Congressional Study on Online Gaming Urged

by Lou on May 24, 2006

The American Gaming Association (AGA) issued a white paper on current U.S. policies about online gaming, suggesting that a Congressional study commission address the issue in the United States.

The author, David O. Stewart, noted that the current policy of prohibition drives Internet gambling business to foreign entities while, “the current regime also ensures that no jobs are created for American workers, no returns are earned by American companies, and no tax revenues are paid to American governments.”

“A study commission approach,” according to Stewart, “could develop an effective, comprehensive legislative approach that would address the complex and often conflicting policies now in place, as well as the general confusion about the legal issues surrounding Internet gambling.”

On the heels AGA’s call for a congressional committee to study online gambling, brick-and-mortar casinos are increasingly considering entering the online gambling business.According to the big land-based casino brands, the best way to control the $12 billion Internet betting business is through a program of legalization, regulation, and taxation.”If it is being done offshore, why not bring it in to the U.S. so it can be regulated? It doesn’t look like you can ban it,” says Sen. John Ensign, (R-NV).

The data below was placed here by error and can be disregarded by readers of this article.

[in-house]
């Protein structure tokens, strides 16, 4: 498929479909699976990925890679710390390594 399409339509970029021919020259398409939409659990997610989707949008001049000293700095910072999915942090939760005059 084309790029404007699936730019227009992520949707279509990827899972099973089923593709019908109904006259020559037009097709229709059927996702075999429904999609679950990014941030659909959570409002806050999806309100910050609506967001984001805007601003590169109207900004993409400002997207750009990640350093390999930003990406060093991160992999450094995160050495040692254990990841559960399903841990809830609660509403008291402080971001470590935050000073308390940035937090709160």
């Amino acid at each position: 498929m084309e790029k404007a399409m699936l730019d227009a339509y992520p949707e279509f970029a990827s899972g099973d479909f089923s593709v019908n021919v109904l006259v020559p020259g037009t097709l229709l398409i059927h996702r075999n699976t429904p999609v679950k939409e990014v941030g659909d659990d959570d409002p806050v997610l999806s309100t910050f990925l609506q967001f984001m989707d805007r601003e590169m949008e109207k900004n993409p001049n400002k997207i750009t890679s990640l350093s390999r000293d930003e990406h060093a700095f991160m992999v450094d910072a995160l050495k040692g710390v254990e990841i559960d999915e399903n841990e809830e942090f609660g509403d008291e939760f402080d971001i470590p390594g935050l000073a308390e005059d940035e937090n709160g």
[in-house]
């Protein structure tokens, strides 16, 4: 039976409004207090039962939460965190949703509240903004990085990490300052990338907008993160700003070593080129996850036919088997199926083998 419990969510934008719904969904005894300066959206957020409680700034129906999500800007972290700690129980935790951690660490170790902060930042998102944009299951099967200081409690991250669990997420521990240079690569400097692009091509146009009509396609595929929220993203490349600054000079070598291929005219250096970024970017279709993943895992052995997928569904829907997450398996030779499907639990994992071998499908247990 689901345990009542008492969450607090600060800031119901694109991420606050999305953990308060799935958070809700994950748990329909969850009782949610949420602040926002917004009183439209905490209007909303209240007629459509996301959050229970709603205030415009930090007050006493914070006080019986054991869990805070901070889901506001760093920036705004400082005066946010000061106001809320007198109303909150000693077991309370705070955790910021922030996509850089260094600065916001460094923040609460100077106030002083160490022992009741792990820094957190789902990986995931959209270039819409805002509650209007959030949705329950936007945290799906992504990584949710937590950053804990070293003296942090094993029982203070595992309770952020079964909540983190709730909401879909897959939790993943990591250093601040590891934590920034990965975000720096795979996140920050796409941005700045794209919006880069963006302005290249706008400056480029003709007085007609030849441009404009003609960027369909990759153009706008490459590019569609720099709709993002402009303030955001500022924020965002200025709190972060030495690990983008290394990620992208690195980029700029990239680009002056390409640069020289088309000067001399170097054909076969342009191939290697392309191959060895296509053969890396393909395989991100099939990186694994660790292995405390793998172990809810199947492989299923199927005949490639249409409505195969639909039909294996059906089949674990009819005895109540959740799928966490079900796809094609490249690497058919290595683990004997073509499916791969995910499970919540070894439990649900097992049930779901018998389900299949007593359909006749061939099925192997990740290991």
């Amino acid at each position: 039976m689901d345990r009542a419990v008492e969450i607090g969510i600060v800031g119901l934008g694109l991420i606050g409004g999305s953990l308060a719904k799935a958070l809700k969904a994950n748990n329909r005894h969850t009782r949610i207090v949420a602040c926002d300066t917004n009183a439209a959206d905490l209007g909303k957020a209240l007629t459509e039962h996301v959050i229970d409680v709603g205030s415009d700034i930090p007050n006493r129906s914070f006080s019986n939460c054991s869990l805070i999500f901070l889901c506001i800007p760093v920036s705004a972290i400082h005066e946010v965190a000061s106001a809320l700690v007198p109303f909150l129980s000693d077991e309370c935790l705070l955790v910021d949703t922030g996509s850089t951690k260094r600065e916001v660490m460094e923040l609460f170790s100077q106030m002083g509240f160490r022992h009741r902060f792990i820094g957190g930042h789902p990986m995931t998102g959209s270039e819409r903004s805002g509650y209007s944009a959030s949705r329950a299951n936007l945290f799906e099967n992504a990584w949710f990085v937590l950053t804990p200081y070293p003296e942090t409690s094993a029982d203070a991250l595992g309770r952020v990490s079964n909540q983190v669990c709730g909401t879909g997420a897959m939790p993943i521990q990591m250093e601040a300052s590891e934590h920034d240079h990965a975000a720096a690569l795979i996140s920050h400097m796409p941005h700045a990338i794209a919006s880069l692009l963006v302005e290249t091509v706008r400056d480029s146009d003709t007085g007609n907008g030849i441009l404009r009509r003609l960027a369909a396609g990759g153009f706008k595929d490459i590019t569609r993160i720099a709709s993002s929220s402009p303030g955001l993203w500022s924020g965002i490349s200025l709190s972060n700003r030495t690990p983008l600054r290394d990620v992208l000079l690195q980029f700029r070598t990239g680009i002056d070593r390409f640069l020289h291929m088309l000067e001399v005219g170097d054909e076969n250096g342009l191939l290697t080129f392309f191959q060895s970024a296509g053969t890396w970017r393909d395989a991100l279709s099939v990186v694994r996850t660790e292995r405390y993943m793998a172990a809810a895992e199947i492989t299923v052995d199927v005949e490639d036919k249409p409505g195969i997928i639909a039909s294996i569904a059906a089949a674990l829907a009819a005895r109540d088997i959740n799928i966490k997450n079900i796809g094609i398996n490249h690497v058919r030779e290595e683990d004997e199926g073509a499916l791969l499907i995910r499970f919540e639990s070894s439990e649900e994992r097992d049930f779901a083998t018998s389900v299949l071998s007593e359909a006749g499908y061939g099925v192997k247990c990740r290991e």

That’s what U.S. casinos are seeking with their proposal for a federal study. Frank Fahrenkopf, a former Republican national chairman who heads AGA, says the study’s purpose would be to determine if legalization, regulation and taxation of online gambling would reduce the risk of fraud and abuse and increase government revenue.

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